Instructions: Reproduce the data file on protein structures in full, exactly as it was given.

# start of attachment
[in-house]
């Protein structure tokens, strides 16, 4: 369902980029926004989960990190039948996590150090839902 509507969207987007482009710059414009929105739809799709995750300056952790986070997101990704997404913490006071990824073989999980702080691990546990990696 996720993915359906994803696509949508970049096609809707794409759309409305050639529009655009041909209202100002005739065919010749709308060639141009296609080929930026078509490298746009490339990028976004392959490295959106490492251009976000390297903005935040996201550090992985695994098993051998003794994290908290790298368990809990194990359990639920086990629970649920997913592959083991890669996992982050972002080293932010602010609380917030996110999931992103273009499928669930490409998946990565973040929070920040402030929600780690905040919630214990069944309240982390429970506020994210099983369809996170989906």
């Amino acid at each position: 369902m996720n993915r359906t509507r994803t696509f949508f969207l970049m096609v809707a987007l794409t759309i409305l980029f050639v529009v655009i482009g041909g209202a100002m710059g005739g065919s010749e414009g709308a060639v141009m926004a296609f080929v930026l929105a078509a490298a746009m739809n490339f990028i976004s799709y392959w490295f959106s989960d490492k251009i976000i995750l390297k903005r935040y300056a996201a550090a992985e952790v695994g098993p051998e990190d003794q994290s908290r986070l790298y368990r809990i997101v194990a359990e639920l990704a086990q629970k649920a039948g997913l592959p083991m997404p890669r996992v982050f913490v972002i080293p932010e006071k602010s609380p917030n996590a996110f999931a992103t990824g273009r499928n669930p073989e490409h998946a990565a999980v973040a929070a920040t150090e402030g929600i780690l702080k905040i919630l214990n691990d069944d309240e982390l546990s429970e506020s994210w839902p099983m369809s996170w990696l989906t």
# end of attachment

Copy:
[in-house]
């Protein structure tokens, strides 16, 4: 369902980029926004989960990190039948996590150090839902 509507969207987007482009710059414009929105739809799709995750300056952790986070997101990704997404913490006071990824073989999980702080691990546990990696 996720993915359906994803696509949508970049096609809707794409759309409305050639529009655009041909209202100002005739065919010749709308060639141009296609080929930026078509490298746009490339990028976004392959490295959106490492251009976000390297903005935040996201550090992985695994098993051998003794994290908290790298368990809990194990359990639920086990629970649920997913592959083991890669996992982050972002080293932010602010609380917030996110999931992103273009499928669930490409998946990565973040929070920040402030929600780690905040919630214990069944309240982390429970506020994210099983369809996170989906």
């Amino acid at each position: 369902m996720n993915r359906t509507r994803t696509f949508f969207l970049m096609v809707a987007l794409t759309i409305l980029f050639v529009v655009i482009g041909g209202a100002m710059g005739g065919s010749e414009g709308a060639v141009m926004a296609f080929v930026l929105a078509a490298a746009m739809n490339f990028i976004s799709y392959w490295f959106s989960d490492k251009i976000i995750l390297k903005r935040y300056a996201a550090a992985e952790v695994g098993p051998e990190d003794q994290s908290r986070l790298y368990r809990i997101v194990a359990e639920l990704a086990q629970k649920a039948g997913l592959p083991m997404p890669r996992v982050f913490v972002i080293p932010e006071k602010s609380p917030n996590a996110f999931a992103t990824g273009r499928n669930p073989e490409h998946a990565a999980v973040a929070a920040t150090e402030g929600i780690l702080k905040i919630l214990n691990d069944d309240e982390l546990s429970e506020s994210w839902p099983m369809s996170w990696l989906t």